By Terry Anderson
Entrepreneurs are my heroes because of their optimism. Instead of seeing problems, they see opportunities. And "enviropreneurs" can give us cause to celebrate the future of our planet by finding ways to ameliorate or solve environmental problems.
But we'll have to beware of environmental Luddites who can thwart even the best of positive steps. Like their 19th-century counterparts who opposed industrialization by destroying machines, they see solutions as problems.
Consider the recent story on CBS's "60 Minutes" showing the proliferation of exotic and, in some cases, endangered African wildlife on Texas ranches. These ranches have switched from raising cattle to raising wildlife. As a result, Texas now has more than a quarter million exotic animals, mostly from Africa and Asia, of which three—the scimitar-horned oryx, the addax, and the Dama gazelle—have been brought back from the brink of extinction.
Some ranchers made the switch because they liked having exotic wildlife on their property, but if wildlife ranching was to be sustainable, ranchers had to find a way to make it pay. And it is paying because hunters are willing to fork over as much as $50,000 for a hunt. Moreover, these forays are not at all like "shooting fish in a barrel." The bush is thick and the ranches large enough so that not every hunter goes home with a trophy.
A similar business model is at work in Africa where landowners in South Africa and Namibia, who could barely eke out a living with livestock grazing, are sustaining wild game populations on their land for a profit. They market the wildlife to hunters, photo safaris and other ranchers wanting wild stock for their land.
As South African economist Michael 't-Sas Rolfes points out, "Strong property rights and market incentives have provided a successful model for rhino conservation, despite the negative impact of command-and-control approaches that rely on regulations and bans that restrict wildlife use."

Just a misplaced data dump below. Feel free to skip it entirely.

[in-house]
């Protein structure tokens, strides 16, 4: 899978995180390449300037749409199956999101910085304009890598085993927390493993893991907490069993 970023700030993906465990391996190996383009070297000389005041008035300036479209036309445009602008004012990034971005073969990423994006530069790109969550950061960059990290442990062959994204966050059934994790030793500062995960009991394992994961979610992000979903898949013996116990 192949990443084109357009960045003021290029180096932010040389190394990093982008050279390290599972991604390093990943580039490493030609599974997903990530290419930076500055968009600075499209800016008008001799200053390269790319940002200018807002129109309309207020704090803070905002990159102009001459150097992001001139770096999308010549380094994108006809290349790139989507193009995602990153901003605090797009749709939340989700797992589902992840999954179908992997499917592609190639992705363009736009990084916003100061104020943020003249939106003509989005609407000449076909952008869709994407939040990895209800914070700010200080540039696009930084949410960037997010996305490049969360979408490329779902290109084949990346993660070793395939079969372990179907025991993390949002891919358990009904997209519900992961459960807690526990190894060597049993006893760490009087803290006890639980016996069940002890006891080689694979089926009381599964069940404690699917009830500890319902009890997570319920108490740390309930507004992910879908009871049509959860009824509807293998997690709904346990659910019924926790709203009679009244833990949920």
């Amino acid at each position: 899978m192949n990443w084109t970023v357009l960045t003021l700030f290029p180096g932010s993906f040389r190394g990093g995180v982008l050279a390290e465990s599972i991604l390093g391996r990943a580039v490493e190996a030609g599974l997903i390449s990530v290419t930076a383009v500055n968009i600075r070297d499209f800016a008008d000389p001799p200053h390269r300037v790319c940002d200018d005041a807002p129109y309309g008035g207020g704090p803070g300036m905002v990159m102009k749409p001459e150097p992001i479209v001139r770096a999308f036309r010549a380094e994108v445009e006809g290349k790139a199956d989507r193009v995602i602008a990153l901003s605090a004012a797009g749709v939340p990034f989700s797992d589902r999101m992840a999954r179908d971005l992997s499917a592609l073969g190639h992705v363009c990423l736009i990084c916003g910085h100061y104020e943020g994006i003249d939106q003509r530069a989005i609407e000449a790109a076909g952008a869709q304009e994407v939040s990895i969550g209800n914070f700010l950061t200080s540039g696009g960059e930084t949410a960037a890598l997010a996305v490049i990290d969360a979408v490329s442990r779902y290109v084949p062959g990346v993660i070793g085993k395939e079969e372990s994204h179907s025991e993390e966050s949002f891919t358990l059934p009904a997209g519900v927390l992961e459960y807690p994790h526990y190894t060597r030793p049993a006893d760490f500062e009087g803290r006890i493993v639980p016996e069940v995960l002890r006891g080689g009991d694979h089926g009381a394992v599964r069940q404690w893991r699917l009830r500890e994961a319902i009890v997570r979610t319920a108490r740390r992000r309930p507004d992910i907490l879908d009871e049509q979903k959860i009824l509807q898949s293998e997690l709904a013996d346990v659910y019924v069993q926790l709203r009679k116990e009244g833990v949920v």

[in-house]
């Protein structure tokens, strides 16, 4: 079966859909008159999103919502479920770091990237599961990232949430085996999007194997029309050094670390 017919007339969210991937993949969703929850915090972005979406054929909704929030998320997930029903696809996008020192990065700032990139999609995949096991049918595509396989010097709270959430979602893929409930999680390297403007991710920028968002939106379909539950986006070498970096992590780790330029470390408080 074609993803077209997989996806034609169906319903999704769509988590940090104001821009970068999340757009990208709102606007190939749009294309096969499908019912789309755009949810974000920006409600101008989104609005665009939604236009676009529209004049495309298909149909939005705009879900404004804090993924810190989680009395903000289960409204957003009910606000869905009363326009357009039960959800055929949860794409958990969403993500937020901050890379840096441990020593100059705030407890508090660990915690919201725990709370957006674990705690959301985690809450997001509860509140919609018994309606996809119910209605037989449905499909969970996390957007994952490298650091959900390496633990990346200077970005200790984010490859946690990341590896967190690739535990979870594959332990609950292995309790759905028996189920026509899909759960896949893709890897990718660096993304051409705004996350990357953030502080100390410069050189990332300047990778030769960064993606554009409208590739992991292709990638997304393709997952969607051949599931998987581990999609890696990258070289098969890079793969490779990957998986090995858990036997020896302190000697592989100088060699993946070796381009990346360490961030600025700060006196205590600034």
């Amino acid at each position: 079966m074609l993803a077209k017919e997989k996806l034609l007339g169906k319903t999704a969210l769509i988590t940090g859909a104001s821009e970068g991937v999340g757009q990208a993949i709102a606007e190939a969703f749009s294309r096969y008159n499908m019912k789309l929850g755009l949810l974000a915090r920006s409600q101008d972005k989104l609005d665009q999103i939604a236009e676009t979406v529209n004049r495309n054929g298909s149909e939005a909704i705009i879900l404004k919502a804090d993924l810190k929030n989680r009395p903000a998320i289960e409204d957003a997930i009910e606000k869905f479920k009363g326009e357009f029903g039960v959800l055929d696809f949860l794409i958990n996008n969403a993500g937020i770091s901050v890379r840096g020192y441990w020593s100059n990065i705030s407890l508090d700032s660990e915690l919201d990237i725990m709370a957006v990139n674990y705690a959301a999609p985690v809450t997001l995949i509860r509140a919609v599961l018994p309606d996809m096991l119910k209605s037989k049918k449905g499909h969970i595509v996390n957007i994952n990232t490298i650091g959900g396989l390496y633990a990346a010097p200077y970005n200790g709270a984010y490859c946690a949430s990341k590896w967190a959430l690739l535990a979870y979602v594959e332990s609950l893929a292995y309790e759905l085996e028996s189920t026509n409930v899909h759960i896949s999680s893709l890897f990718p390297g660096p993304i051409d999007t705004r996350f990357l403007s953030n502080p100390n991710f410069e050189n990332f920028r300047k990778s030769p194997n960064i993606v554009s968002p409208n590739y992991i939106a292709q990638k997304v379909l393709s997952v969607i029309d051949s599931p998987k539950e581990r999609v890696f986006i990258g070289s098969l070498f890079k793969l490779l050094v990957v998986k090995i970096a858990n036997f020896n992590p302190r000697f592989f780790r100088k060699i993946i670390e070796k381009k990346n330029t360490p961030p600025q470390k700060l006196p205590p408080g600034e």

Who could be opposed to environmental entrepreneurship that has successfully propagated endangered species, even if a few animals are hunted so that the populations will be sustained? Priscilla Feral, president of Friends of Animals, is one. She condemns having African animals on U.S. soil.
Though the scimitar-horned oryx went extinct in Africa, Ms. Feral believes the species found on Texas ranches should only live on African reserves, which are neither natural (many of them are fenced) nor sustainable. "I don't want to see them on hunting ranches," Ms. Feral said on "60 Minutes" on Jan. 29. "I don't want to see their value in body parts. I think it's obscene."
Unfortunately, environmental Luddites often prevail by using the power of government. For years the U.S. Fish and Wildlife Service lauded Texas ranchers for their conservation efforts, saying in the Federal Register in 2005, that "Hunting . . . provides an economic incentive for . . . ranchers to continue to breed these species" and that "hunting . . . reduces the threat of the species' extinction."
Now, however, the U.S. Fish and Wildlife Service must require a permit to hunt three endangered antelope species thanks to a lawsuit decided in federal district court for the District of Columbia, led by Ms. Feral using the Endangered Species Act.
Everyone agrees that obtaining these permits will be virtually impossible—based on similar past experience, they're very hard to get, and they're also subject to objections by groups like the Friends of Animals. As a result, Charly Seale, a fourth-generation rancher and the executive director of the Exotic Wildlife Association, speculates that there will be half as many of these antelope in five years and none in 10 years.
If enviropreneurs are thwarted at every turn by environmental Luddites, we have reason to be pessimistic about our environmental future. Instead of celebrating the fruits of human ingenuity, we will have to watch wildlife and its habitat suffer. In this political season, let us hope that some leaders are willing to unshackle entrepreneurs from the red tape of governmental regulation, not just for the sake of the economy, but for the sake of nature, too.
Mr. Anderson is the executive director of the Property and Environment Research Center (PERC) in Bozeman, Mont., and a senior fellow at Stanford University's Hoover Institution.